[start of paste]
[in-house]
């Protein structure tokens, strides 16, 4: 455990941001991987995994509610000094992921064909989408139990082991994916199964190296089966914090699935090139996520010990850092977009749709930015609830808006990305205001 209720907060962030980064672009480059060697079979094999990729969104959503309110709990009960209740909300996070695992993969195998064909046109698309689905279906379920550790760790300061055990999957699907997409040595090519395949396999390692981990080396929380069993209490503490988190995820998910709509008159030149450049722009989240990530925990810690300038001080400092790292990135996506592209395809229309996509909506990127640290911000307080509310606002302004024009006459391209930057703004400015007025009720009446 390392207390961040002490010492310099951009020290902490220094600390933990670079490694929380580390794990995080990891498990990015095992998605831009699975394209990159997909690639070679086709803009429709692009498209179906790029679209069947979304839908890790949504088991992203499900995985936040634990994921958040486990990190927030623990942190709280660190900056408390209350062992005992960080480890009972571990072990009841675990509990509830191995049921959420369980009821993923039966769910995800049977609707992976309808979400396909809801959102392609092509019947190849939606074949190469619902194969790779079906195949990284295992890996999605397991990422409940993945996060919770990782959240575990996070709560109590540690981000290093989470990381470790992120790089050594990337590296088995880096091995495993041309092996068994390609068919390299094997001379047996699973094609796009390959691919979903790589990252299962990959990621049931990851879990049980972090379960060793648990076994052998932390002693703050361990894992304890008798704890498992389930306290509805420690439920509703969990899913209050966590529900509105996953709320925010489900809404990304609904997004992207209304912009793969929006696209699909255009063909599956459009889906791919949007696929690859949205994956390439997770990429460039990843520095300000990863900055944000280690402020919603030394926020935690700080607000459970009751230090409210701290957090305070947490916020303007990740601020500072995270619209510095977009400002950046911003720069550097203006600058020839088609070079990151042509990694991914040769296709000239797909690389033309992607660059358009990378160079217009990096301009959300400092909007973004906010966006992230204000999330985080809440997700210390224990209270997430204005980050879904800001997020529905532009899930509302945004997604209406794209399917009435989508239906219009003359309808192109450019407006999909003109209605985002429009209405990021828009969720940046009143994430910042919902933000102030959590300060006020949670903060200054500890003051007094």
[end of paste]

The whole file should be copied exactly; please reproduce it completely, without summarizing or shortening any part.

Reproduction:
[in-house]
């Protein structure tokens, strides 16, 4: 455990941001991987995994509610000094992921064909989408139990082991994916199964190296089966914090699935090139996520010990850092977009749709930015609830808006990305205001 209720907060962030980064672009480059060697079979094999990729969104959503309110709990009960209740909300996070695992993969195998064909046109698309689905279906379920550790760790300061055990999957699907997409040595090519395949396999390692981990080396929380069993209490503490988190995820998910709509008159030149450049722009989240990530925990810690300038001080400092790292990135996506592209395809229309996509909506990127640290911000307080509310606002302004024009006459391209930057703004400015007025009720009446 390392207390961040002490010492310099951009020290902490220094600390933990670079490694929380580390794990995080990891498990990015095992998605831009699975394209990159997909690639070679086709803009429709692009498209179906790029679209069947979304839908890790949504088991992203499900995985936040634990994921958040486990990190927030623990942190709280660190900056408390209350062992005992960080480890009972571990072990009841675990509990509830191995049921959420369980009821993923039966769910995800049977609707992976309808979400396909809801959102392609092509019947190849939606074949190469619902194969790779079906195949990284295992890996999605397991990422409940993945996060919770990782959240575990996070709560109590540690981000290093989470990381470790992120790089050594990337590296088995880096091995495993041309092996068994390609068919390299094997001379047996699973094609796009390959691919979903790589990252299962990959990621049931990851879990049980972090379960060793648990076994052998932390002693703050361990894992304890008798704890498992389930306290509805420690439920509703969990899913209050966590529900509105996953709320925010489900809404990304609904997004992207209304912009793969929006696209699909255009063909599956459009889906791919949007696929690859949205994956390439997770990429460039990843520095300000990863900055944000280690402020919603030394926020935690700080607000459970009751230090409210701290957090305070947490916020303007990740601020500072995270619209510095977009400002950046911003720069550097203006600058020839088609070079990151042509990694991914040769296709000239797909690389033309992607660059358009990378160079217009990096301009959300400092909007973004906010966006992230204000999330985080809440997700210390224990209270997430204005980050879904800001997020529905532009899930509302945004997604209406794209399917009435989508239906219009003359309808192109450019407006999909003109209605985002429009209405990021828009969720940046009143994430910042919902933000102030959590300060006020949670903060200054500890003051007094």